Peter Dutton warns the world not to remain silent on China as tensions in Taiwan escalate

Peter Dutton warned the international community not to make the same mistakes with China as with Russia, because .
The Leader of the Opposition doubled down saying he regretted that stronger measures were not taken against Russian President Vladimir Putin during the preparations for the invasion of Ukraine.

“There’s no sense in a few months or a few years to say that Chinese have been to Taiwan, we didn’t see that coming,” he told Nine on Friday.

“We are right to shine the spotlight on the behavior, to speak out against it… if we do that, it gives us the best chance of keeping the peace in our region.
“There would be a lot of people who would say, if only we put more pressure on Putin not to go to Ukraine…we wouldn’t have the bloody scenes we’re seeing now.”
following the visit of United States House Speaker Nancy Pelosi to the island last week.
Acting Prime Minister Richard Marles reiterated the need for a “capable” and “powerful” defense force amid escalating regional tensions.
Mr Marles, who is also Defense Minister, would not be keen on how Australia would defend itself against a possible Chinese attack, but called for de-escalation.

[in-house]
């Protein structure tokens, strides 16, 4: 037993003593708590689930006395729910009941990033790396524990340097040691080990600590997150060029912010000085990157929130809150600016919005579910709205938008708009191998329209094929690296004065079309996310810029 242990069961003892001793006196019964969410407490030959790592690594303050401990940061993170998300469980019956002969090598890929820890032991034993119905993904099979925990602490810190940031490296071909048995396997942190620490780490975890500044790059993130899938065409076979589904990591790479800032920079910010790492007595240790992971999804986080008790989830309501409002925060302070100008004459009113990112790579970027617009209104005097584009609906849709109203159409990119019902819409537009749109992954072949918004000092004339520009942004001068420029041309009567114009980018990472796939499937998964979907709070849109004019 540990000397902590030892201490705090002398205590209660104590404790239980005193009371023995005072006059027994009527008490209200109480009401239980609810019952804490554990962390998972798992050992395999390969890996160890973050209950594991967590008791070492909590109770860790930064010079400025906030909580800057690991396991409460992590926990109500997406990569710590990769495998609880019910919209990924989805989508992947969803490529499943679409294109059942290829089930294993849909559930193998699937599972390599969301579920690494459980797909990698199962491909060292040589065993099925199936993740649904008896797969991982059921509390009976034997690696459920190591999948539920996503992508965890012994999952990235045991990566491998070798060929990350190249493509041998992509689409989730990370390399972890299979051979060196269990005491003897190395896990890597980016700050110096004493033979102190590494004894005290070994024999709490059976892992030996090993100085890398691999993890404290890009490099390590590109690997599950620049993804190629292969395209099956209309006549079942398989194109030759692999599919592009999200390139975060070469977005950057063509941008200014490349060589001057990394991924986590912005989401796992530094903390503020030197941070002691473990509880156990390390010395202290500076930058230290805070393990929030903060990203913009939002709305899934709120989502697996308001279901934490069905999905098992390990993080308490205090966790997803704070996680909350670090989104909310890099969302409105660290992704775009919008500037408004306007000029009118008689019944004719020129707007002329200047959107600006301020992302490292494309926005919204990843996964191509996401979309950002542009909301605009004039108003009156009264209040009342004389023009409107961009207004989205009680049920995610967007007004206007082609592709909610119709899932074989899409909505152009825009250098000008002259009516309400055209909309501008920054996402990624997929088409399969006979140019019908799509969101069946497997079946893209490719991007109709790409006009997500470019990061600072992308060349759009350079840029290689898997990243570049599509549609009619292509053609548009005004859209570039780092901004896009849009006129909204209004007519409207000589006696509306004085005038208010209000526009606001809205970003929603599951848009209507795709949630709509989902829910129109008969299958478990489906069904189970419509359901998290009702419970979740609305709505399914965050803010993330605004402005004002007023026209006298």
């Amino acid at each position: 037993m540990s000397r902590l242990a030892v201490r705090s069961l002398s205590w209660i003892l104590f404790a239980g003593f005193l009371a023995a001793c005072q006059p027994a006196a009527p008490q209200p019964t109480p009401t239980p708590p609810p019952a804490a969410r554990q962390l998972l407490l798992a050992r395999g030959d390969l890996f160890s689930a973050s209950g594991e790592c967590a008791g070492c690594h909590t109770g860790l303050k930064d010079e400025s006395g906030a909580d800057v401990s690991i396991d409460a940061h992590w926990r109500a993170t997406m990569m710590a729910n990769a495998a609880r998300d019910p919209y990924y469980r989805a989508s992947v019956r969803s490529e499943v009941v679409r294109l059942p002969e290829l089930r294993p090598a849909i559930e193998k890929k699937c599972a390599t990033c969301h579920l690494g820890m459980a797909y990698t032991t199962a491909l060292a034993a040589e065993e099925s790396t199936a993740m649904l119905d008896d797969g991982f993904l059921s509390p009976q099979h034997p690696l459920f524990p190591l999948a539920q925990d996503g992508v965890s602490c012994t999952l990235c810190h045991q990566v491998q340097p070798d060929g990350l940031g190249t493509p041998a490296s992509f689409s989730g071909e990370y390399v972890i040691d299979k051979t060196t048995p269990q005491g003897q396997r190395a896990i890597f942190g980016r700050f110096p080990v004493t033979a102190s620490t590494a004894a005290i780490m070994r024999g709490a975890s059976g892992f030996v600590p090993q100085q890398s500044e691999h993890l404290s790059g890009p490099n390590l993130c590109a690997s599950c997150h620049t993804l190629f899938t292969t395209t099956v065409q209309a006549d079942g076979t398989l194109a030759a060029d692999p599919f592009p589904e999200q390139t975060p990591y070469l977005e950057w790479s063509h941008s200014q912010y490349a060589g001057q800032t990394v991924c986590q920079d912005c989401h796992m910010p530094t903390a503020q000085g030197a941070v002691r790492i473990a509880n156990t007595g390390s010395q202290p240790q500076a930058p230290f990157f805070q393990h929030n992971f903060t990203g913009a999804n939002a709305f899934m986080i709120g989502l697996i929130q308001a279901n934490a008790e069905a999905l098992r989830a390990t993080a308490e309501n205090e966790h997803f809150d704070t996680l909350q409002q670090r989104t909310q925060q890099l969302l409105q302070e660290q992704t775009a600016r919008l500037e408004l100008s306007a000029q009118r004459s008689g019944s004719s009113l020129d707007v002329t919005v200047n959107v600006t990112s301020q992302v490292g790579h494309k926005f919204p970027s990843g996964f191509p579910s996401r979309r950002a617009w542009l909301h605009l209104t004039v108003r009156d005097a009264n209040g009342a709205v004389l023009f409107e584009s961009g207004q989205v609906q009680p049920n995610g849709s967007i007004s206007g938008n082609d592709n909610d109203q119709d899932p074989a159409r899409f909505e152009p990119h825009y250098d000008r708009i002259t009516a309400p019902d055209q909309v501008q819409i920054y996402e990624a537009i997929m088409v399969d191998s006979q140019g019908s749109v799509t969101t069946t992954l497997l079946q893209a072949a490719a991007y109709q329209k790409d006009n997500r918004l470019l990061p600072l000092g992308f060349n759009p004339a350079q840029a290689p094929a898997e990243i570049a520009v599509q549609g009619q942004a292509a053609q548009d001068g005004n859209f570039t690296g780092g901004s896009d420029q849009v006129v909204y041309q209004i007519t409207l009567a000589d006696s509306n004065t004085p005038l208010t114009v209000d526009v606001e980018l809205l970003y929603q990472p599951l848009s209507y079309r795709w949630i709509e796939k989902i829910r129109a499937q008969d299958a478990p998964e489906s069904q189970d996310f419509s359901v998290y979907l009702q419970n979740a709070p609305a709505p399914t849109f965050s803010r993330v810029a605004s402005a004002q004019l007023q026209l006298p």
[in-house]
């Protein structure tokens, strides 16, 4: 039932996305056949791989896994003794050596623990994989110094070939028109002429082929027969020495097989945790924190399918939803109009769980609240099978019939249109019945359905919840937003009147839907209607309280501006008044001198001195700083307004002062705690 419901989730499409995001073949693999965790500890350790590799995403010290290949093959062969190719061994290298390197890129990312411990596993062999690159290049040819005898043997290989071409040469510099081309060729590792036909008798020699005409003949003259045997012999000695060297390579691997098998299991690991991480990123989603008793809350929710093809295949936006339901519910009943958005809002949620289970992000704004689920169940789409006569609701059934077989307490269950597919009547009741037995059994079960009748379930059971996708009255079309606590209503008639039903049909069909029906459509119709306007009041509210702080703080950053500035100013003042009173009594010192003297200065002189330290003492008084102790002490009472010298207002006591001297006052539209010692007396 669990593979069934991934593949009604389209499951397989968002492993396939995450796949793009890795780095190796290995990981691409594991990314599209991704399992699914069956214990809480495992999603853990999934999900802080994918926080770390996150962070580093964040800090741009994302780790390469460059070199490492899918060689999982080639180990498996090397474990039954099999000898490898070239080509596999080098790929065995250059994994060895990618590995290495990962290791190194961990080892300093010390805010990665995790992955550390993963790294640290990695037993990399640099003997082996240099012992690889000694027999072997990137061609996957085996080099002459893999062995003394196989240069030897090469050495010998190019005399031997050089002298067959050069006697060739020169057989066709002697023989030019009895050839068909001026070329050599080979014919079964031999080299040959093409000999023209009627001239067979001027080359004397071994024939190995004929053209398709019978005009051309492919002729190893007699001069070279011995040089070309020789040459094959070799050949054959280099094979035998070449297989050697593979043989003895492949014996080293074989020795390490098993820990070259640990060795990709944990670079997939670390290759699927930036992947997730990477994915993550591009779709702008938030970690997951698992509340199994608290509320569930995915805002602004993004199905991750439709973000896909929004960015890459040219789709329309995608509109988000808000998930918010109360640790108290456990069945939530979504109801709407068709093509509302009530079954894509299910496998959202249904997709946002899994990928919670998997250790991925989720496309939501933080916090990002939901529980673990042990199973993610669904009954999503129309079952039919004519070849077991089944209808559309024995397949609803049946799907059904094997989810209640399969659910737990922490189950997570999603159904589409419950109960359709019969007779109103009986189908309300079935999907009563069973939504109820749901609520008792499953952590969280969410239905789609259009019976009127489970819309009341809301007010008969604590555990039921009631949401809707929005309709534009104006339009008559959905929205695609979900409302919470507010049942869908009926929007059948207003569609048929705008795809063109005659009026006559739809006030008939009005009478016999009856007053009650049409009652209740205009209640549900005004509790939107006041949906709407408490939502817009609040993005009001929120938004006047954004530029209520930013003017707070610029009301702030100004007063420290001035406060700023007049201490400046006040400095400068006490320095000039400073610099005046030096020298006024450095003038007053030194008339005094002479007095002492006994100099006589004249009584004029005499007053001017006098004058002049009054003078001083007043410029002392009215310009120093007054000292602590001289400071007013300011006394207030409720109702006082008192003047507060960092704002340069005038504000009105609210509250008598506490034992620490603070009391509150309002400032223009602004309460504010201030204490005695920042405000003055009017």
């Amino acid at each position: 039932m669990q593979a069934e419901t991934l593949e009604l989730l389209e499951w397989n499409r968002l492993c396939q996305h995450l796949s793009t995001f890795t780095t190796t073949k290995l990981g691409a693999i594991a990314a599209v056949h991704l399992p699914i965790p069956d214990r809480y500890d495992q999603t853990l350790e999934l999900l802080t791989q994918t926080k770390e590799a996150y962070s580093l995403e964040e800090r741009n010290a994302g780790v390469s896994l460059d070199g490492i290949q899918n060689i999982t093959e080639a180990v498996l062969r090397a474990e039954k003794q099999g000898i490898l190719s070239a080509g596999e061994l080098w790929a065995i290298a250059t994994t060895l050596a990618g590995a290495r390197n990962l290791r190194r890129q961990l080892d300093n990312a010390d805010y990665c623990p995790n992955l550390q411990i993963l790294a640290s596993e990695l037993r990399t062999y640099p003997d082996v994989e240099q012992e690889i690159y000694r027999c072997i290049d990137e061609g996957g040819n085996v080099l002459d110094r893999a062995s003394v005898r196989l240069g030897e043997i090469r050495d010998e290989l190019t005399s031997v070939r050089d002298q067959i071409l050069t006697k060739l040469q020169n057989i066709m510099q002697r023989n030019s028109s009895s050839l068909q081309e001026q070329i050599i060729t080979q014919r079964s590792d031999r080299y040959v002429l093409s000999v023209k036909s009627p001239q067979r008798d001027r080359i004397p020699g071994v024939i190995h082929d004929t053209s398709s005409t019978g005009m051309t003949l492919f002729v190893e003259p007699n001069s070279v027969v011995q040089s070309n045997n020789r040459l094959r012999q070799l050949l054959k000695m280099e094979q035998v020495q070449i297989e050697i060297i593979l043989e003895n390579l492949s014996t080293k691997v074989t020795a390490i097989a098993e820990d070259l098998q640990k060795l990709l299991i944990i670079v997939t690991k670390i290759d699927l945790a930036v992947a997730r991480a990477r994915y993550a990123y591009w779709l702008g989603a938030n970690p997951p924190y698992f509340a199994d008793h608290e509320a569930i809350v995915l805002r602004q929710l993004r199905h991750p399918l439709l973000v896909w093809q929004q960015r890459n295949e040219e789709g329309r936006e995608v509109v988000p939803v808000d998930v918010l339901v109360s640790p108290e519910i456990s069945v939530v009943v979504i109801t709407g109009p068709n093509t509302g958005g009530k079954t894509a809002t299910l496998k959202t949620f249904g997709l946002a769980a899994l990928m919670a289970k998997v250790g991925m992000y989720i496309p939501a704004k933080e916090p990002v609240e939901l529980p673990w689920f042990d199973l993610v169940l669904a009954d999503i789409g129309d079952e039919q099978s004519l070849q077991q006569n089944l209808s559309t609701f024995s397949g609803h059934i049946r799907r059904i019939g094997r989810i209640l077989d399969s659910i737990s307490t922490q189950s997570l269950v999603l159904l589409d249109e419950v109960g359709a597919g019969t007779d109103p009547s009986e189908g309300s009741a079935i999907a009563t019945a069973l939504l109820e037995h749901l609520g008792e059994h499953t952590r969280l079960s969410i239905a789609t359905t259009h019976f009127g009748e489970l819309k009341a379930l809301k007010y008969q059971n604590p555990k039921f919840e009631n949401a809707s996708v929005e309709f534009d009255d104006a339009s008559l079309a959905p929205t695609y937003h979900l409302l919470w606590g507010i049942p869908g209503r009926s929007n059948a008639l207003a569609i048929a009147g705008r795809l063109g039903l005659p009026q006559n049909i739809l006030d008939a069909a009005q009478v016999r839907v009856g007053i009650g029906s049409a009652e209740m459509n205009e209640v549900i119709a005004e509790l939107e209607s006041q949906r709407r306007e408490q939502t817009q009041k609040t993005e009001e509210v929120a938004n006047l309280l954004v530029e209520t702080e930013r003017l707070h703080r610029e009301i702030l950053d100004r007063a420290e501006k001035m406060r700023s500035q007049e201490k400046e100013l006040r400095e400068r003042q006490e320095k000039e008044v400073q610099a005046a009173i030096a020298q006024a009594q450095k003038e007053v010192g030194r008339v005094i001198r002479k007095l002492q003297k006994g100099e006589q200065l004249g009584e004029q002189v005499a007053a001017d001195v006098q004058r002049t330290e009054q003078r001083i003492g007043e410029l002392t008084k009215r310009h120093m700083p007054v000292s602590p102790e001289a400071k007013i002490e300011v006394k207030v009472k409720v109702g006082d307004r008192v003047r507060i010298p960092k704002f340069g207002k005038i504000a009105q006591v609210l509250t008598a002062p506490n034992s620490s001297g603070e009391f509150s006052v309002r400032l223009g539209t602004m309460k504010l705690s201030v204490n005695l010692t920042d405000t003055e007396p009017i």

“The world wants to see this…we would all breathe a sigh of relief (if) we saw a return to normal peaceful activity there,” he said.

“From Australia’s perspective…our engagement here is based on the fact that we have an unchanged policy of not wanting to see any change to the status quo across the Taiwan Strait.”
European Union Ambassador to Australia Michael Pulch said he was “very concerned” about the Chinese military exercises.
“We have a one China policy and we maintain it…we have been very clear that Taiwan is not an independent country,” he told Sky News.
“We’ve also been very clear that we don’t want to see any unilateral change to the status quo.”
Chinese Ambassador to Australia Xiao Qian where he said there was “no compromise” on Taiwan and that his country’s 1.4 billion people would decide its future.
He also said that for the 23 million people living in Taiwan “there might be a process for Taiwanese to have a correct understanding of China.”
Responding to calls to ban the Chinese ambassador from the National Press Club, opposition foreign affairs spokesman Simon Birmingham said the decision was up to the organization.
“I respect that and…it’s part of the freedom that we should be celebrating,” he told Sky News.

“The journalists present did a very good job of ensuring that this was not a one-sided presentation of the Chinese state’s opinion, but was in fact scrutinized and contested by the journalists present.”